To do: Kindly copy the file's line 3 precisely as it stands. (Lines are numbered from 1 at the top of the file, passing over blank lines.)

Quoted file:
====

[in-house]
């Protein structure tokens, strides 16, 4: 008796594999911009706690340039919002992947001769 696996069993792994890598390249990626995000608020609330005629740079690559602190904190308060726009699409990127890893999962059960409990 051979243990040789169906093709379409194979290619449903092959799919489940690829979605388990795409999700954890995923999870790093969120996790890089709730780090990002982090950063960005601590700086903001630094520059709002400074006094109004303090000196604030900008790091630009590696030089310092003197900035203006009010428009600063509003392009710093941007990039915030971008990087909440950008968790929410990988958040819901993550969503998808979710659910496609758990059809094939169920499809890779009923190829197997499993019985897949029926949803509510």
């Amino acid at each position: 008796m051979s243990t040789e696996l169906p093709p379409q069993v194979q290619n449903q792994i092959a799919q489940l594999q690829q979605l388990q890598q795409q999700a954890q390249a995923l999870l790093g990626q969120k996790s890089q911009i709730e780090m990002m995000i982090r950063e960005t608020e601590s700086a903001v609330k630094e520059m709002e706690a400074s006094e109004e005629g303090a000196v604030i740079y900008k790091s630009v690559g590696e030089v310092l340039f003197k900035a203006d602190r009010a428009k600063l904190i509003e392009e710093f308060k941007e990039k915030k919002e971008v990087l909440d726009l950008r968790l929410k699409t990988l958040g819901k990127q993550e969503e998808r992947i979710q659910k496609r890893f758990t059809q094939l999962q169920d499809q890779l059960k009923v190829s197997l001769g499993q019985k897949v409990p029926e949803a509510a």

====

């Amino acid at each position: 008796m051979s243990t040789e696996l169906p093709p379409q069993v194979q290619n449903q792994i092959a799919q489940l594999q690829q979605l388990q890598q795409q999700a954890q390249a995923l999870l790093g990626q969120k996790s890089q911009i709730e780090m990002m995000i982090r950063e960005t608020e601590s700086a903001v609330k630094e520059m709002e706690a400074s006094e109004e005629g303090a000196v604030i740079y900008k790091s630009v690559g590696e030089v310092l340039f003197k900035a203006d602190r009010a428009k600063l904190i509003e392009e710093f308060k941007e990039k915030k919002e971008v990087l909440d726009l950008r968790l929410k699409t990988l958040g819901k990127q993550e969503e998808r992947i979710q659910k496609r890893f758990t059809q094939l999962q169920d499809q890779l059960k009923v190829s197997l001769g499993q019985k897949v409990p029926e949803a509510a």